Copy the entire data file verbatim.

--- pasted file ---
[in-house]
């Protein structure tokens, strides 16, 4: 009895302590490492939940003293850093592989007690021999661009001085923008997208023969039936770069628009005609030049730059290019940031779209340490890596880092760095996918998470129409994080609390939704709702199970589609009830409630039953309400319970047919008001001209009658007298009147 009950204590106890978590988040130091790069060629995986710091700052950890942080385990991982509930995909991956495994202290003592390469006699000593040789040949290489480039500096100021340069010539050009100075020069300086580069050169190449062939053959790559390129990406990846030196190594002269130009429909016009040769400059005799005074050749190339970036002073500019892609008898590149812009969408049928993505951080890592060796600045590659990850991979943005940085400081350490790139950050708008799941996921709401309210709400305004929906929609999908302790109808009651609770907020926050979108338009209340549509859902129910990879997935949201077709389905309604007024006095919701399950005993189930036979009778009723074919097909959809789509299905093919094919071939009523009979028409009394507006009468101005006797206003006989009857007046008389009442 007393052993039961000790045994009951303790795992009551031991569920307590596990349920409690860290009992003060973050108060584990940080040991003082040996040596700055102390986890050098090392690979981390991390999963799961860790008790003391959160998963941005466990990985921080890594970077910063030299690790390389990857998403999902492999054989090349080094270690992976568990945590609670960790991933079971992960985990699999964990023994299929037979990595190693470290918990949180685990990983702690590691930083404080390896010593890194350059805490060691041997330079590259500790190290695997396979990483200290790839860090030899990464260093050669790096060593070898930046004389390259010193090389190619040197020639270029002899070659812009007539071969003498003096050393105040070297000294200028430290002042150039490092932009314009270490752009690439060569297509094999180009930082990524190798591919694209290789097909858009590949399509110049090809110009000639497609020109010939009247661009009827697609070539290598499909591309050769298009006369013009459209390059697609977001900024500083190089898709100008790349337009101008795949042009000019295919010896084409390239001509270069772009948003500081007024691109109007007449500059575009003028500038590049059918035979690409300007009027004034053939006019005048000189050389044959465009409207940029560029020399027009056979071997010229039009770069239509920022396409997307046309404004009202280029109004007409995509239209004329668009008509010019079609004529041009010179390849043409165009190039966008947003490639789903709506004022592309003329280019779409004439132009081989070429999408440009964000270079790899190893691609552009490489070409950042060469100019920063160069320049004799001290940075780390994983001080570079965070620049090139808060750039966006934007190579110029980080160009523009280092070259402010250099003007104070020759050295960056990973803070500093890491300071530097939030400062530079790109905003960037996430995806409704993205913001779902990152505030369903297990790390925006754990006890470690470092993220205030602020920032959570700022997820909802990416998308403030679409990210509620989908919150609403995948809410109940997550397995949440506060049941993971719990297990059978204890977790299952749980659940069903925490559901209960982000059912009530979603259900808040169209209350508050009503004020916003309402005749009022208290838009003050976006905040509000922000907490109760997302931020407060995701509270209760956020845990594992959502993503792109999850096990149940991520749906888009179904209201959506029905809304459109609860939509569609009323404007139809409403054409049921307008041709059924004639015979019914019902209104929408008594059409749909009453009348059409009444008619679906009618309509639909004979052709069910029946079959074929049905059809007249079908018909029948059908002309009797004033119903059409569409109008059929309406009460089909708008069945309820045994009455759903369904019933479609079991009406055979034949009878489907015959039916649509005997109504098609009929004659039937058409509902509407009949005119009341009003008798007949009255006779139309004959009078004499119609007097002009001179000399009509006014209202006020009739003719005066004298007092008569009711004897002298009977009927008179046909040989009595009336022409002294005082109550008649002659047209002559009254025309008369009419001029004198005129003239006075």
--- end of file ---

[in-house]
């Protein structure tokens, strides 16, 4: 009895302590490492939940003293850093592989007690021999661009001085923008997208023969039936770069628009005609030049730059290019940031779209340490890596880092760095996918998470129409994080609390939704709702199970589609009830409630039953309400319970047919008001001209009658007298009147 009950204590106890978590988040130091790069060629995986710091700052950890942080385990991982509930995909991956495994202290003592390469006699000593040789040949290489480039500096100021340069010539050009100075020069300086580069050169190449062939053959790559390129990406990846030196190594002269130009429909016009040769400059005799005074050749190339970036002073500019892609008898590149812009969408049928993505951080890592060796600045590659990850991979943005940085400081350490790139950050708008799941996921709401309210709400305004929906929609999908302790109808009651609770907020926050979108338009209340549509859902129910990879997935949201077709389905309604007024006095919701399950005993189930036979009778009723074919097909959809789509299905093919094919071939009523009979028409009394507006009468101005006797206003006989009857007046008389009442 007393052993039961000790045994009951303790795992009551031991569920307590596990349920409690860290009992003060973050108060584990940080040991003082040996040596700055102390986890050098090392690979981390991390999963799961860790008790003391959160998963941005466990990985921080890594970077910063030299690790390389990857998403999902492999054989090349080094270690992976568990945590609670960790991933079971992960985990699999964990023994299929037979990595190693470290918990949180685990990983702690590691930083404080390896010593890194350059805490060691041997330079590259500790190290695997396979990483200290790839860090030899990464260093050669790096060593070898930046004389390259010193090389190619040197020639270029002899070659812009007539071969003498003096050393105040070297000294200028430290002042150039490092932009314009270490752009690439060569297509094999180009930082990524190798591919694209290789097909858009590949399509110049090809110009000639497609020109010939009247661009009827697609070539290598499909591309050769298009006369013009459209390059697609977001900024500083190089898709100008790349337009101008795949042009000019295919010896084409390239001509270069772009948003500081007024691109109007007449500059575009003028500038590049059918035979690409300007009027004034053939006019005048000189050389044959465009409207940029560029020399027009056979071997010229039009770069239509920022396409997307046309404004009202280029109004007409995509239209004329668009008509010019079609004529041009010179390849043409165009190039966008947003490639789903709506004022592309003329280019779409004439132009081989070429999408440009964000270079790899190893691609552009490489070409950042060469100019920063160069320049004799001290940075780390994983001080570079965070620049090139808060750039966006934007190579110029980080160009523009280092070259402010250099003007104070020759050295960056990973803070500093890491300071530097939030400062530079790109905003960037996430995806409704993205913001779902990152505030369903297990790390925006754990006890470690470092993220205030602020920032959570700022997820909802990416998308403030679409990210509620989908919150609403995948809410109940997550397995949440506060049941993971719990297990059978204890977790299952749980659940069903925490559901209960982000059912009530979603259900808040169209209350508050009503004020916003309402005749009022208290838009003050976006905040509000922000907490109760997302931020407060995701509270209760956020845990594992959502993503792109999850096990149940991520749906888009179904209201959506029905809304459109609860939509569609009323404007139809409403054409049921307008041709059924004639015979019914019902209104929408008594059409749909009453009348059409009444008619679906009618309509639909004979052709069910029946079959074929049905059809007249079908018909029948059908002309009797004033119903059409569409109008059929309406009460089909708008069945309820045994009455759903369904019933479609079991009406055979034949009878489907015959039916649509005997109504098609009929004659039937058409509902509407009949005119009341009003008798007949009255006779139309004959009078004499119609007097002009001179000399009509006014209202006020009739003719005066004298007092008569009711004897002298009977009927008179046909040989009595009336022409002294005082109550008649002659047209002559009254025309008369009419001029004198005129003239006075």